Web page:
Borderline personality disorder (BPD) is a long-term mental health condition that affects how you think, behave, and manage your emotions. Individuals with BPD develop strict and unhealthy patterns of thinking that can negatively influence self-esteem, social skills, and everyday tasks and behaviors.
Treatment for BPD revolves around restructuring those thought patterns and building emotional regulation skills to create constructive and positive change in many patients’ lives. As such, the most effective types of therapy for borderline personality disorder are various forms of talk therapy. Read on to learn more about these main therapies and how they can help individuals with BPD.
Schema-focused therapy revolves around the idea that everyone has specific schemas, or ingrained patterns of thinking, that can develop in early childhood as a result of neglect, abuse, or other trauma. Certain experiences or environmental factors influence these schemas, which in turn affect how individuals view themselves and the world around them.
Schemas can turn into harmful thought or behavior patterns, but schema-focused therapy helps patients unlearn these patterns and build healthier alternatives instead.
Dialectical Behavior Therapy
Dialectical behavior therapy, or DBT, is a skills-based therapy for borderline personality disorder and similar mental health conditions. DBT helps patients better manage their emotions. DBT helps treat BPD by teaching patients four essential psychological techniques: distress tolerance, mindfulness, emotional regulation, and interpersonal effectiveness. Learning these skills helps patients with BPD unlearn or combat maladaptive behaviors and thought processes.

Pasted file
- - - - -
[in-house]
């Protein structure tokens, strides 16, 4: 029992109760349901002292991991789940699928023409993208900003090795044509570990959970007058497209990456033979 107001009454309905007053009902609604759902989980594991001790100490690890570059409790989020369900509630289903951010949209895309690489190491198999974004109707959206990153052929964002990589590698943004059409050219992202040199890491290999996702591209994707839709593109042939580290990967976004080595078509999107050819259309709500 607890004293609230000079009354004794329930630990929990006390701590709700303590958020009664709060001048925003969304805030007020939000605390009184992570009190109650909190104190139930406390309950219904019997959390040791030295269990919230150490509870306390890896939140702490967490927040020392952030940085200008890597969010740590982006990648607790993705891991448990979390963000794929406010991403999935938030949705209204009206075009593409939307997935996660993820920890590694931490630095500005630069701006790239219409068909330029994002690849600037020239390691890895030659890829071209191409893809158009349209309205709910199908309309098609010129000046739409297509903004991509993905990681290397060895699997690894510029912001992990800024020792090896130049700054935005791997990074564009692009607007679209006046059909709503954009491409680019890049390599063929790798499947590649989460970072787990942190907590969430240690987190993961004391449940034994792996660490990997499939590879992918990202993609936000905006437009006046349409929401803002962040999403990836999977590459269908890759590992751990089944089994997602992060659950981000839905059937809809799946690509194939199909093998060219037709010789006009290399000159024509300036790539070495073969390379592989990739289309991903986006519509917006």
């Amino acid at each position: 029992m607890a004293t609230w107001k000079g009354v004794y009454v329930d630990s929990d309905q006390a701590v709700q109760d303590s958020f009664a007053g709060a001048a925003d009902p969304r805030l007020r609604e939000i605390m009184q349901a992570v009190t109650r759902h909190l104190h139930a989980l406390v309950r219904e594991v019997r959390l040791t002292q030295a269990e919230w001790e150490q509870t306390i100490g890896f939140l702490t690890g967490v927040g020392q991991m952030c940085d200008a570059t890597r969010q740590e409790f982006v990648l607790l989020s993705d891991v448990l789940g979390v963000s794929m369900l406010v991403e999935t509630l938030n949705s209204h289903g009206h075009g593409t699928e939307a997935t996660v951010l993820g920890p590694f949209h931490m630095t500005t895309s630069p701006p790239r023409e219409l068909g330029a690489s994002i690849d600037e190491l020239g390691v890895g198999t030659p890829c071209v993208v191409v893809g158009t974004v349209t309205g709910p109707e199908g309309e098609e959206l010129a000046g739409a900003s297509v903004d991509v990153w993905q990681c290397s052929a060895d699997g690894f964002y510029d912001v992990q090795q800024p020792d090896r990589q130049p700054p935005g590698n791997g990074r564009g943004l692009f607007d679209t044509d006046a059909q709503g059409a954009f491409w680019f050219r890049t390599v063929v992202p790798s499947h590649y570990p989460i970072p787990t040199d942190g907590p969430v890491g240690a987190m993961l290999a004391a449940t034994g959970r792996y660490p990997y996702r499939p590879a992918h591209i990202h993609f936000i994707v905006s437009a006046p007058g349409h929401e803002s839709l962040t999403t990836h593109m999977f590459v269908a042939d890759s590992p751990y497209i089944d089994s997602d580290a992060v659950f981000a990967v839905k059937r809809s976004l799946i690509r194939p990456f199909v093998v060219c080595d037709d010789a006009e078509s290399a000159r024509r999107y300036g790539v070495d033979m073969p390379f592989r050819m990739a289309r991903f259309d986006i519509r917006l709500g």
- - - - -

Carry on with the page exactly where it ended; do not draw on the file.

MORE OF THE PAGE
Mentalization is a skill that helps you understand emotional states and how they influence actions. People with BPD often struggle to identify and regulate their emotions, which can lead to impulsive or dangerous behaviors. Mentalization-based therapy helps patients improve their ability to mentalize so that they can better understand emotions and form more constructive thoughts and behaviors around those emotions.
Transference is a subconscious process that occurs when a patient projects their own emotions onto another person, such as their therapist. Psychologists use this process in transference-focused psychotherapy to highlight and combat unhealthy behaviors and thought patterns as they occur. Transference-focused therapy is a useful way to identify the internalized thoughts behind some of the unhealthy behaviors of people with BPD.